one after the other, of their nation’s loss of the Kingdom and
another nation’s coming reception of it. Read it from Matthew
21 onward to Matthew 24, and see if those parables do not apply
to Israel’s loss of God’s Kingdom and the Church’s reception of
it, including some words to the Church, in Matthew 22, concerning
their need to remain faithful as well.
What a monumental change was to occur in their day before their
eyes! Never before had God absolutely removed His providence
from Israel. He punished them many times before, and even
held them captive in another kingdom. But never did He claim
they had filled the cup of all murders from Abel onward!
So they asked when the temples’ stones would be thrown down, and
what sign could they see to tell them precisely when He would
come upon Jerusalem in that judgment. An age of Israel’s
monopoly in God’s kingdom would cease with such wrath, for, keep
in mind, this wrath was heaped up from all former generations’
murders. Another was about to receive the Kingdom!
Futurists tell us that the disciples changed the subject after
asking of the time when the temple would be smashed. Pray,
tell me, what in all Christ’s words at that point would inspire
them ask about the end of the overall world’s society, as futurists
claim? Had you or I been one of those disciples that day,
and heard Him condemn Israel and Jerusalem to such a degree as
to accuse her of possessing the guilt deserving of all former
murders by her people, I think we would have only been concerned
about that judgment to come. Who would care to know about
the end of the whole world after hearing about Jerusalem’s doom?
Such an issue of this unprecedented judgment would absolutely
captivate all one’s thoughts!
The disciples asked about an “age” that would end. That
is the true, more clarifying, definition of the Greek term translated
as “world” in Matthew 24:3. Luke’s account of the same conversation
shows us a variation of the same words. There, we read how
they asked Him by what sign would they know when “these things”
(the temple destruction) would come to pass. To claim each
of the three questions in Matthew 24:3 is speaking about a different
issue, including Jerusalem’s demise of their day, and the end
of the world’s society in thousands of years ahead of their time,
is to remove from the context the obvious concern the disciples
had for their day’s soon-coming wrath.
The entire concept of the New Covenant is allegorized by Paul
as being an unveiling, or Revelation. In 2 Corinthians 3,
Paul said Old Testament ministry was that of death and condemnation,
compared to the New Testament ministry of Spirit. Paul said
that Moses’ covenant was a veiled one, with reference to the representative
picture of Moses having his face veiled. Moses’ veiled face
stood for the entire thought of Israel given a covenant whose
end they could never see. On the other hand, turning one’s
heart to Christ causes the veil to be removed and that is the
reason ministers such as Paul used great plainness of speech.
So, Paul said the Old and the New are contrasted by veiling and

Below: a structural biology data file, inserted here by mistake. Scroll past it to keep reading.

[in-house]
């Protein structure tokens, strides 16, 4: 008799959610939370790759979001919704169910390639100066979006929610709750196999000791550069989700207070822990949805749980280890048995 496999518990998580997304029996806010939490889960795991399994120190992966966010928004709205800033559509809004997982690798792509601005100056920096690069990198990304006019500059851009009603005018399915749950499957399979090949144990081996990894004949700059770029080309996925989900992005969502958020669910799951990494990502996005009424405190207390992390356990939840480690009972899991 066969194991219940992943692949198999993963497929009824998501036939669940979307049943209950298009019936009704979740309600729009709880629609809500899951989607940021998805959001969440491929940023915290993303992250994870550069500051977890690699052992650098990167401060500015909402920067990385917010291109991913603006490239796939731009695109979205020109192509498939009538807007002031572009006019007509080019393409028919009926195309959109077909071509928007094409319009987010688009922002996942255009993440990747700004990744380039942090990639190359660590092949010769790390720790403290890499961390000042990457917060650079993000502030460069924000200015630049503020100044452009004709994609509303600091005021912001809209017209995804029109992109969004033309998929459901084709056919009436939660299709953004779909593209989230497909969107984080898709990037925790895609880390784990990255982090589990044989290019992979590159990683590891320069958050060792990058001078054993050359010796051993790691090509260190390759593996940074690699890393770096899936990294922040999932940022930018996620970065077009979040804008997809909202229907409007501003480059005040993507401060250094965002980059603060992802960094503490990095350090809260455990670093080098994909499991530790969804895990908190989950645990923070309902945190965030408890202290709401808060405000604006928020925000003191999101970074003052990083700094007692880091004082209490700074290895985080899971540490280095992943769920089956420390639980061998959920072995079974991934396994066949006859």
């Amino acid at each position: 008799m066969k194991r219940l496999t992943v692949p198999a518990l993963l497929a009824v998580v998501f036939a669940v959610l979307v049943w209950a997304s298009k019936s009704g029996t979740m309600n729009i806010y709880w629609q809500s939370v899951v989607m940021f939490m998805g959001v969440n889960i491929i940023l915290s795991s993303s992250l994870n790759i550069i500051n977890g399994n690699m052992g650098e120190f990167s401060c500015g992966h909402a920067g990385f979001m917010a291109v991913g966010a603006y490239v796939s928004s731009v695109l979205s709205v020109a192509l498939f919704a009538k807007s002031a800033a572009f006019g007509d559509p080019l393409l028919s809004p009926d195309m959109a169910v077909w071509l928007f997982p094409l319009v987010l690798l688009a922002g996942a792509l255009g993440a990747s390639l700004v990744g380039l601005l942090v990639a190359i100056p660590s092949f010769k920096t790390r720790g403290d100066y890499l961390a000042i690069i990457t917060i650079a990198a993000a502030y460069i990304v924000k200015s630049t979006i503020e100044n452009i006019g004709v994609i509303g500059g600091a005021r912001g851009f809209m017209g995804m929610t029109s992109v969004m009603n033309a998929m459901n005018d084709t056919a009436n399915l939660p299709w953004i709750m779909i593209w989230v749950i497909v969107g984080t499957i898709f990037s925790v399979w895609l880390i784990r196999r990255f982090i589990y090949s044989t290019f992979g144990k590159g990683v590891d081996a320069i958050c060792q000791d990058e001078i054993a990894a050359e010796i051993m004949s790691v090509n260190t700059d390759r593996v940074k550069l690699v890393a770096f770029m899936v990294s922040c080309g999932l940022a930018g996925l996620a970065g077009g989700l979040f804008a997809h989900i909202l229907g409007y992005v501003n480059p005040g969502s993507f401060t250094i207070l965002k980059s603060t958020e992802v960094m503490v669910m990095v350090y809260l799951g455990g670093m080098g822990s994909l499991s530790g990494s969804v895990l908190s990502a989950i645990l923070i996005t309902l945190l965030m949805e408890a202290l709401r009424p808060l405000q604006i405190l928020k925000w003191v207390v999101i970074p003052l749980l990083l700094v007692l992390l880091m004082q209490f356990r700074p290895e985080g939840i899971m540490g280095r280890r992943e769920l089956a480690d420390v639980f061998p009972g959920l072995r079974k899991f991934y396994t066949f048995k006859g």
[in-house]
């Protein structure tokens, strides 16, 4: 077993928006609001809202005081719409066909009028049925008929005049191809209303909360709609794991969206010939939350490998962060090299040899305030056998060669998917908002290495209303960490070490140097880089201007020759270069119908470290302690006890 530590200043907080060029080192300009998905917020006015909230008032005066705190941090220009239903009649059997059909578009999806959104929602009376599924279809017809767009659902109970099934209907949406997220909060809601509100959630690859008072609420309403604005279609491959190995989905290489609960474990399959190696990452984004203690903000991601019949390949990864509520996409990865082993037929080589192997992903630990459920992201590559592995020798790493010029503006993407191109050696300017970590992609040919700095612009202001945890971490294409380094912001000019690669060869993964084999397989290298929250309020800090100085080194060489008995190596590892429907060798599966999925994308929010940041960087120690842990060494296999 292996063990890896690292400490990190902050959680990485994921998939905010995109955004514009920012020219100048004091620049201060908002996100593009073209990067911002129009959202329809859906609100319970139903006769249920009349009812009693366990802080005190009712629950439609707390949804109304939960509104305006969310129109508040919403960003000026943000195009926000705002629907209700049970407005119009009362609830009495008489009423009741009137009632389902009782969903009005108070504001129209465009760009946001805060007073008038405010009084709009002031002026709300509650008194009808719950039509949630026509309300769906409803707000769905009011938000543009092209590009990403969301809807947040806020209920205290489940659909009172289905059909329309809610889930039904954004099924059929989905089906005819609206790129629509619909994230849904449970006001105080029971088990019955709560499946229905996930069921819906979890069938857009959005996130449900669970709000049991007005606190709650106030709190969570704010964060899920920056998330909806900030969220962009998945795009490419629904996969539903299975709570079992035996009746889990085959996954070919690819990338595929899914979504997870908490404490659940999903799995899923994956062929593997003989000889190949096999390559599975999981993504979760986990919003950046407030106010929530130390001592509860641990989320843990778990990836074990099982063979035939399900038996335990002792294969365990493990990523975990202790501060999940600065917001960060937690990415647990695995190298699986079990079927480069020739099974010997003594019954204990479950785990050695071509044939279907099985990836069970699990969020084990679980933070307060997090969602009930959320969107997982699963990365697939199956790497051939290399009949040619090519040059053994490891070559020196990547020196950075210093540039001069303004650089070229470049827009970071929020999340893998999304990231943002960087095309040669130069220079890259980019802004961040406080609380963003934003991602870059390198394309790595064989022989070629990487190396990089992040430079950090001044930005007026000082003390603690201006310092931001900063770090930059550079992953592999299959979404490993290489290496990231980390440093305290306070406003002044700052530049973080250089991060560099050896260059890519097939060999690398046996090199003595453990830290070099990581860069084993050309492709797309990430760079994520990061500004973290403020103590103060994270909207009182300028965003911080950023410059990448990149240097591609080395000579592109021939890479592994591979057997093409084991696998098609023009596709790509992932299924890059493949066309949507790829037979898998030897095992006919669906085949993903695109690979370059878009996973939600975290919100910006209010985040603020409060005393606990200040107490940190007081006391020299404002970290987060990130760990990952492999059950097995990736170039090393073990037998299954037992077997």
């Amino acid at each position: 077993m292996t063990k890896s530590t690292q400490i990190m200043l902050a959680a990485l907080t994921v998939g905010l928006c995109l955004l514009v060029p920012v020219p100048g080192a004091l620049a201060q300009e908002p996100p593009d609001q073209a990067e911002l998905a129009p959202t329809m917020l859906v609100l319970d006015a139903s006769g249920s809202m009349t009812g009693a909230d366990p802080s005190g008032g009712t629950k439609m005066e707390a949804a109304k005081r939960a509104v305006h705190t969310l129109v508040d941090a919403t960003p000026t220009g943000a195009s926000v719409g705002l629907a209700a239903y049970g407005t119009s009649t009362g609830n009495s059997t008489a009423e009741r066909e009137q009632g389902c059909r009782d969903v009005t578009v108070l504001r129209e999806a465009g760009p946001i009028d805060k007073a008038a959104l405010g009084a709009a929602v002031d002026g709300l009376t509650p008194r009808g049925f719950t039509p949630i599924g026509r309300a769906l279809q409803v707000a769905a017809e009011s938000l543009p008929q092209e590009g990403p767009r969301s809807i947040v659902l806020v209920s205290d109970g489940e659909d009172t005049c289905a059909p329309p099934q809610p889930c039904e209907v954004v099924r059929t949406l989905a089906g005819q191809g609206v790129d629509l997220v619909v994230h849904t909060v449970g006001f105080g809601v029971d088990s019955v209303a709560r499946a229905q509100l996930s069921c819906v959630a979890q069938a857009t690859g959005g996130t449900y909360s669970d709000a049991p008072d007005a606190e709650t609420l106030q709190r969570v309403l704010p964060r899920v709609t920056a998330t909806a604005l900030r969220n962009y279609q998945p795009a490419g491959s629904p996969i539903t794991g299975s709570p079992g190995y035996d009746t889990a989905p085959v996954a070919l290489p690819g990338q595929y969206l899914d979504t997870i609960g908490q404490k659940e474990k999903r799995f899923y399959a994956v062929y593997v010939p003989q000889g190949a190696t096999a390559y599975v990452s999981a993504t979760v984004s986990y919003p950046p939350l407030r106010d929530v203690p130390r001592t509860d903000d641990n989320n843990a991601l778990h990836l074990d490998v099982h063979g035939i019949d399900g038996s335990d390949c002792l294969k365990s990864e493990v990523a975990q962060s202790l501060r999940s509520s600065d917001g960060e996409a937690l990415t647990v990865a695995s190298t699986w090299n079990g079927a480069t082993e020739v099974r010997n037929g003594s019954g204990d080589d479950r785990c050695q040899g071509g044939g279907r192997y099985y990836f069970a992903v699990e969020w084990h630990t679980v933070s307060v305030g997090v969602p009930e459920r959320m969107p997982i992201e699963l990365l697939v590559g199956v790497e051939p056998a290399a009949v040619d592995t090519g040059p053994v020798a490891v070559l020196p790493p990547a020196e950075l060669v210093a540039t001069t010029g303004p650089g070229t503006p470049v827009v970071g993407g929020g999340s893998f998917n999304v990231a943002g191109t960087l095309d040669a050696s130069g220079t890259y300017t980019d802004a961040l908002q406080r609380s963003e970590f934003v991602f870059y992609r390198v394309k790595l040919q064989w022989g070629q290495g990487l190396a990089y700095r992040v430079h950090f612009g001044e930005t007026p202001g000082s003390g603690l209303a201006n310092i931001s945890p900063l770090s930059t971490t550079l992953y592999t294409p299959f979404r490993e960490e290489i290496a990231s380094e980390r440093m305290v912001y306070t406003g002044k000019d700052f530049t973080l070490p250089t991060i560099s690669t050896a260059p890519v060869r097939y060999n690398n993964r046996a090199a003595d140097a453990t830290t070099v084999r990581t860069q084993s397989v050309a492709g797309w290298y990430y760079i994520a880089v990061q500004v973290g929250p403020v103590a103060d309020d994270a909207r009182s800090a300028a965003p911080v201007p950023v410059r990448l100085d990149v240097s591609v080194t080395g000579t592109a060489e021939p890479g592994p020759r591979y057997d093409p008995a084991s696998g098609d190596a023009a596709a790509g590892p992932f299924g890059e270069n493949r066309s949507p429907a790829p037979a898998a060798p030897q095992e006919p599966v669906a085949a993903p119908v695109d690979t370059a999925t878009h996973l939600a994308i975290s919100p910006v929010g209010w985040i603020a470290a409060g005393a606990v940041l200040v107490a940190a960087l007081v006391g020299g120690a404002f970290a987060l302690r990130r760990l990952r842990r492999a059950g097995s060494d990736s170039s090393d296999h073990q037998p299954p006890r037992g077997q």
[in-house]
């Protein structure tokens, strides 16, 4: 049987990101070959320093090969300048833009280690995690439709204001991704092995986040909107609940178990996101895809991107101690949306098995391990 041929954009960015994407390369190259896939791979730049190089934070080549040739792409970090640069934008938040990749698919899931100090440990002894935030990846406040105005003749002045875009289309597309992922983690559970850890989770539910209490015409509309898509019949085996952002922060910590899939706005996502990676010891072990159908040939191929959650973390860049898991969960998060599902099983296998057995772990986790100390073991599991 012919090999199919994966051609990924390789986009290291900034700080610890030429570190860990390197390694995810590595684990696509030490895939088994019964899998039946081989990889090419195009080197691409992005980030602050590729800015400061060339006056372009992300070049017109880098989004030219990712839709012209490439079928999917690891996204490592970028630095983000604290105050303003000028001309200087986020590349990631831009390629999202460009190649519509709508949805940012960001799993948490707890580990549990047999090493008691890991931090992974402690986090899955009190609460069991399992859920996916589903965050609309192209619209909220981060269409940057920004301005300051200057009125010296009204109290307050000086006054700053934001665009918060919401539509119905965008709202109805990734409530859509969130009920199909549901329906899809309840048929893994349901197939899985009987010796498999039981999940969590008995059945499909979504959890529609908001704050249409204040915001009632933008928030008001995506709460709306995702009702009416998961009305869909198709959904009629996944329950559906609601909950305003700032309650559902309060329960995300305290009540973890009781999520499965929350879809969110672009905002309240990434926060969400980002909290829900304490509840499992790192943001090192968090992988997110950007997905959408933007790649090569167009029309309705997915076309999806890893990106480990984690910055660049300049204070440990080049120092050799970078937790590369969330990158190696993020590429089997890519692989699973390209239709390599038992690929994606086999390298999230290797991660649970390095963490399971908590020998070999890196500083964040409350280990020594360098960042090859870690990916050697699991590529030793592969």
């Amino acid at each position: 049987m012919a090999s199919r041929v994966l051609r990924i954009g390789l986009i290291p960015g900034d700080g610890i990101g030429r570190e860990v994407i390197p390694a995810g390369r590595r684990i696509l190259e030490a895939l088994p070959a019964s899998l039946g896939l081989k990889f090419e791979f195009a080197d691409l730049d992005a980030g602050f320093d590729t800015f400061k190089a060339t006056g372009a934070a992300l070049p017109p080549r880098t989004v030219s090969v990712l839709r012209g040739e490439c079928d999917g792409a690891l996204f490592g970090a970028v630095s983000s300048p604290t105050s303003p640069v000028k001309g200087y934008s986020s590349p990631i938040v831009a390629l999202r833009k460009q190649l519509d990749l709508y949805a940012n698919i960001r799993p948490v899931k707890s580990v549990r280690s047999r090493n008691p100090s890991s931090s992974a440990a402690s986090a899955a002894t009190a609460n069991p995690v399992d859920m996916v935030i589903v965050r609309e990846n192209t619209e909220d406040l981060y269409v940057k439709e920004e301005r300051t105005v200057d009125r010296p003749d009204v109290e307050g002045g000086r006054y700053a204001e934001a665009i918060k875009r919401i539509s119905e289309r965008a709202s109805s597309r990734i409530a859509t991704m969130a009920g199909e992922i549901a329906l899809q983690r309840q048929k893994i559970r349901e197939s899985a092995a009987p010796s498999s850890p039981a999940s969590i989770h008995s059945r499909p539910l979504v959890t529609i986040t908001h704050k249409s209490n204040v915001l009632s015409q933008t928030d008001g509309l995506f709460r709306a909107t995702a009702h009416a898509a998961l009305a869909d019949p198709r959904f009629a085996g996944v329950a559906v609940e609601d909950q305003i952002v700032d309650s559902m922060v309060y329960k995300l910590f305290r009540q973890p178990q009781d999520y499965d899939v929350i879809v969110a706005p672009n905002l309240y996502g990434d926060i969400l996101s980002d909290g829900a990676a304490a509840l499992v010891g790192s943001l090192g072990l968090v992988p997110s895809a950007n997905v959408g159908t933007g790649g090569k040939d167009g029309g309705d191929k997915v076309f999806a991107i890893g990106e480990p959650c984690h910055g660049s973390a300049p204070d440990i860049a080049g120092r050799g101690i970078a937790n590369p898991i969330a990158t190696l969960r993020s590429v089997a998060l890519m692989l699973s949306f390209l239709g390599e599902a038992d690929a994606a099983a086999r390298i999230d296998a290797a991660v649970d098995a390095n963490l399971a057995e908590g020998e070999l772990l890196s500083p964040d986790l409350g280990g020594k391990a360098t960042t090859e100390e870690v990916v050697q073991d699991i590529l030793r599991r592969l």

Everything about this New Covenant concerns the mystery of God
hid from all previous ages, which not even the prophets could
know by the seeing of their eyes or the hearing of their ears.
It simply was not able to enter their hearts beforehand 1
Corinthians 1:6-16. God revealed what He prepared for man
from the start by His Spirit. And this only is experienced
under the New Covenant. Revealing and unveiling are all
terms pointing to the general idea of a “Revelation.” Paul
said he preached this former mystery. And what was formerly
a mystery about the cross is now a “revelation”.
For this reason, the entire changeover from Law to Grace is considered
in John’s titling of his last book of the Bible, “The Revelation.”
But it is certainly not "The Revelation of St. John the
Divine” as our bible printers have tagged it. It
is as the first verse reads, “The Revelation of Jesus Christ.”
That revelation is about the work of the Cross and the blessings
bestowed upon them who accepted Him, while wrath is poured out
upon those who rejected Him in the very first generation of the
Church Age! Quite fitting!
We read so much imagery of temple worship and cities because the
changeover from Law to Grace saw Old Jerusalem destroyed 40 years
LATER because of its rejection of Christ,
and a New Jerusalem, the Church, replaces it. You read of
cursings and blessings from the Law as found in Deuteronomy 27
through 32 and the judgments of Leviticus 26 in the Book of Revelation.
Compare and see! All of the thunderings and lightnings,
voices and earthquakes you read about in Revelation point us back
to the day when Law was given on Mount Sinai. Why?
It is because Revelation lists judgments particularly taken from
the curses of the Law that were put upon Israel for rejecting
Christ. After all, the Law was for Israel. Whatsoever
things the Law saith, it saith to them that are under the Law,
Israel, and not to the whole Gentile world as well! [Romans 3:19].
The curses found in Revelation are all taken from Law.
When Jesus Christ came as the light of the world, the Book of
John repeatedly shows how some accepted that light, but to others
they fled into deeper darkness that their deeds might not be made
manifest. Jesus came and that Revelation of Himself divided
everyone with whom He came into contact into two groups.
Rejecters or acceptors. And hence, the book after
this namesake, the Revelation of Jesus, is all about the great
advent of His coming when His own bride rejected Him, and the
Kingdom was given to another nation, the Church! Little
wonder we end the book that cites Jerusalem’s great destruction by
speaking of a New Jerusalem, the Church of the living God! It
all surrounds the days and immediate history of the generation
who took our Lord to the cross!
What is the testimony of Jesus but His Revelation to this world
and our need for acceptance of His work on the cross?
Revelation 19:10(b) ...for the testimony of Jesus is the
spirit of prophecy.